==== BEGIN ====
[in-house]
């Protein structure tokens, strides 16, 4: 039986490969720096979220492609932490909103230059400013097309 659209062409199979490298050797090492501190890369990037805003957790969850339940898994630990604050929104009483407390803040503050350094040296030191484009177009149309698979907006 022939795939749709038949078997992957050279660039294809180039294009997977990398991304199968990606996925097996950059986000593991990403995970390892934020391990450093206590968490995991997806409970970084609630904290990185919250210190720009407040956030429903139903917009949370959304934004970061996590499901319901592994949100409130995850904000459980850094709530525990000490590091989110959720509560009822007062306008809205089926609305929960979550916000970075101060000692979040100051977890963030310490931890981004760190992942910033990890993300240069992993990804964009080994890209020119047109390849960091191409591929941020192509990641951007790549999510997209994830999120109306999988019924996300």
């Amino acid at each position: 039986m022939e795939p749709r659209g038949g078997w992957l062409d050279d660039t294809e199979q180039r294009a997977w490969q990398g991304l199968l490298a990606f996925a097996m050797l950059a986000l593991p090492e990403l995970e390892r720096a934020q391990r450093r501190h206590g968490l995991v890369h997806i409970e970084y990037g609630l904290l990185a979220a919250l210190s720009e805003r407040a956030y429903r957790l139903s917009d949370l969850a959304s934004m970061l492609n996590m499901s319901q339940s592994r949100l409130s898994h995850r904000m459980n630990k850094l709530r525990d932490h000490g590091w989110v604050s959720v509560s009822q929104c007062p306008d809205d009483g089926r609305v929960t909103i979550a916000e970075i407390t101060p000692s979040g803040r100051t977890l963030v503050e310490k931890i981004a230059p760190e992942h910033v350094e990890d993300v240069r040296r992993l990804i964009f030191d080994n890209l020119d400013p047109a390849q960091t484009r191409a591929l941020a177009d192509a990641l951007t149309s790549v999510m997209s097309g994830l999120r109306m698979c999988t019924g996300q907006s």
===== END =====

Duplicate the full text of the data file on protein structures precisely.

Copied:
[in-house]
């Protein structure tokens, strides 16, 4: 039986490969720096979220492609932490909103230059400013097309 659209062409199979490298050797090492501190890369990037805003957790969850339940898994630990604050929104009483407390803040503050350094040296030191484009177009149309698979907006 022939795939749709038949078997992957050279660039294809180039294009997977990398991304199968990606996925097996950059986000593991990403995970390892934020391990450093206590968490995991997806409970970084609630904290990185919250210190720009407040956030429903139903917009949370959304934004970061996590499901319901592994949100409130995850904000459980850094709530525990000490590091989110959720509560009822007062306008809205089926609305929960979550916000970075101060000692979040100051977890963030310490931890981004760190992942910033990890993300240069992993990804964009080994890209020119047109390849960091191409591929941020192509990641951007790549999510997209994830999120109306999988019924996300």
């Amino acid at each position: 039986m022939e795939p749709r659209g038949g078997w992957l062409d050279d660039t294809e199979q180039r294009a997977w490969q990398g991304l199968l490298a990606f996925a097996m050797l950059a986000l593991p090492e990403l995970e390892r720096a934020q391990r450093r501190h206590g968490l995991v890369h997806i409970e970084y990037g609630l904290l990185a979220a919250l210190s720009e805003r407040a956030y429903r957790l139903s917009d949370l969850a959304s934004m970061l492609n996590m499901s319901q339940s592994r949100l409130s898994h995850r904000m459980n630990k850094l709530r525990d932490h000490g590091w989110v604050s959720v509560s009822q929104c007062p306008d809205d009483g089926r609305v929960t909103i979550a916000e970075i407390t101060p000692s979040g803040r100051t977890l963030v503050e310490k931890i981004a230059p760190e992942h910033v350094e990890d993300v240069r040296r992993l990804i964009f030191d080994n890209l020119d400013p047109a390849q960091t484009r191409a591929l941020a177009d192509a990641l951007t149309s790549v999510m997209s097309g994830l999120r109306m698979c999988t019924g996300q907006s």